On May 30, the City of Dallas made a pretty savvy auction sale of a city-owned lot, one of many across town, this one at 5639 Forest Lane which has been sitting idle for years, just east of the Dallas North Tollway.
It’s kind of a sorry piece of property, history-wise, because the city bought it, probably paid too much for it, and then couldn’t do anything with it. The 150,702-square-foot, 3.45 acres are on the outskirts of Melshire Estates, where neighbors were bemoaning the chopping of a half-mile of trees along the Tollway by Oncor a few months back — wonder how they feel about that now? Guess they don’t mind the house in foreclosure on Quincy one house in from Forest, though.
This forlorn Forest Lane stretch is the former home of the Korean Young Nak Presbyterian Church, which was torn down and moved to Plano in about 2010. Inwood Road is just to the west, Preston to the east. It was supposed to be, many moons ago, a new library, a replacement for the Preston/Royal Library on Royal Lane, part of the 2006 $1.35 billion bond package during Ann Margolin’s reign. Then the city could not afford the library, so they bounced the idea of a dogpark — an idea which the neighbors just hated — or a pop-up Farmer’s Market, which could not be done without re-zoning (the area is zoned residential), even a special events parkette… nothing happened. The neighborhood’s HOA president, real estate agent Linda Vallala, was beyond frustrated:
…Vallala, who, five years into her tenure as the HOA president, said she’s “dumbfounded — dumbfounded — by the city’s decisions,” including officials’ repeated refusals to let them give the dreary land a makeover, however temporary. And I can’t say the same for council member Jennifer Staubach Gates, who said this week she’s trying to do something on the land but is hamstrung by her own City Hall. Which would be hilarious if it weren’t so infuriating.
Gates said she has looked at doing a number of things there, including a dog park and, most recently, a farmers market. But the city can’t afford the former, which plans spec’d out to around $100,000. And it won’t allow the latter — even though it owns the land, because of course.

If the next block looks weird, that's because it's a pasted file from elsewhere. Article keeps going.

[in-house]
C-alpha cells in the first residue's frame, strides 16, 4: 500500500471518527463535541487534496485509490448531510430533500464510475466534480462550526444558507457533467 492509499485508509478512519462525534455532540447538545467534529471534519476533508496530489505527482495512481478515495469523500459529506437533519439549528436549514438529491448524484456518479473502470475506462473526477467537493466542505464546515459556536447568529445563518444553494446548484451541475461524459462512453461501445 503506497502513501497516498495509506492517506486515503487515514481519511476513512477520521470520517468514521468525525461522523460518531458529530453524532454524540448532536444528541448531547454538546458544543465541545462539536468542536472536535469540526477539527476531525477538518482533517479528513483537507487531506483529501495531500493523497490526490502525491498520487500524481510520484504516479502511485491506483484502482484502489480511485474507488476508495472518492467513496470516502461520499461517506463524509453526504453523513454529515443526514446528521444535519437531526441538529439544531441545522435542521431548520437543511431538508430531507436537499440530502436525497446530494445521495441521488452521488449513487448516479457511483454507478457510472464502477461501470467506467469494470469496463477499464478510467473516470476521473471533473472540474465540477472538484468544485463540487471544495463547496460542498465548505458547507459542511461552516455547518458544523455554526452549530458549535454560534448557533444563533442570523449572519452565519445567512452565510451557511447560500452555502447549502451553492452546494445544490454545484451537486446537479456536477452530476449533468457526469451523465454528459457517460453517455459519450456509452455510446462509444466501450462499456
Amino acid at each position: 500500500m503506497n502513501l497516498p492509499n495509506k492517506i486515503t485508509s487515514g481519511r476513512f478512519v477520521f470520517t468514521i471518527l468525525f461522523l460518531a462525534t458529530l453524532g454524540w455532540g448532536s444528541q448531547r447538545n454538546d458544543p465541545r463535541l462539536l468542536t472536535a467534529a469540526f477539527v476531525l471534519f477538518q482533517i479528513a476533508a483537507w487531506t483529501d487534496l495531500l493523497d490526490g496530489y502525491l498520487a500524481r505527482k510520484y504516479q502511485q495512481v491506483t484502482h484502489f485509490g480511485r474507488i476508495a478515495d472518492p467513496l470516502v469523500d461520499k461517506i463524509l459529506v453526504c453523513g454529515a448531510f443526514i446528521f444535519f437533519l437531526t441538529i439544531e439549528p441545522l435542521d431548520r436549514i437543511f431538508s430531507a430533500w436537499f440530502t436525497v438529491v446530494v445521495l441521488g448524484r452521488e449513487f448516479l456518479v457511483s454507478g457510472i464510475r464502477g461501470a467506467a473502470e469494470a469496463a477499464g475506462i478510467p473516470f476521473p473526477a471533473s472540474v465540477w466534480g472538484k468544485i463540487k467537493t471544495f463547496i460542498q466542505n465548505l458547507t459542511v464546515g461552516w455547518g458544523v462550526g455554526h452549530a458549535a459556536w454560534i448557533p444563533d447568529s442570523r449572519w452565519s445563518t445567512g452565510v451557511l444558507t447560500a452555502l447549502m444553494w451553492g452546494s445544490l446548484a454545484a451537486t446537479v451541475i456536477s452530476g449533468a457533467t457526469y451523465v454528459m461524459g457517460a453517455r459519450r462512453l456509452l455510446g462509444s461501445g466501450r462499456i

Thank God they decided to sell it. According to Robert Wilonsky, the city paid about $3.2 million for the site: $2.6 million for acquisition, $360,000 for a library design, $76,610 to demo the church; “and about $100,000 for testing the land and keeping it clean since”, as he reported in November 2018, which means more than that by now. The land was, like we said, auctioned in January 2019, but did not meet the reserve.
It went to auction again May 30, and the winning bidder was… Michael Schiff of Intervest Companies. Mike has been developing single family homes and more for the last 45 years. If you want an example of his work, look at the last phase of Caruth Homeplace: he developed it.
Mike was the highest bidder, and he paid $3.850 million for the site. (He outbid Centurion American, which has stunning developments further east on Forest.) So the city of Dallas actually broke even with a little change to spare.
Mike is planning high-end luxury “lock and leave” zero lot line homes, which of course will be somewhat pricey because he paid so much for the land, he told me. Mike chose the alternative closing option, meaning he plans to pursue a zoning change.
“We are not going to build anything the neighbors don’t like,” he told me. “The entire community will be gated and walled, 1400 feet of wall to build.”
The homes will be inwardly-oriented, like Caruth Homeplace, with no windows facing Forest Lane. Think 3,000-ish square feet, first-floor master suites, gorgeous.
“The property is narrow, so the lots can be pretty wide, just not deep,” he says.
This story is developing, as to how many units, styles, etc., as always stay tuned for more.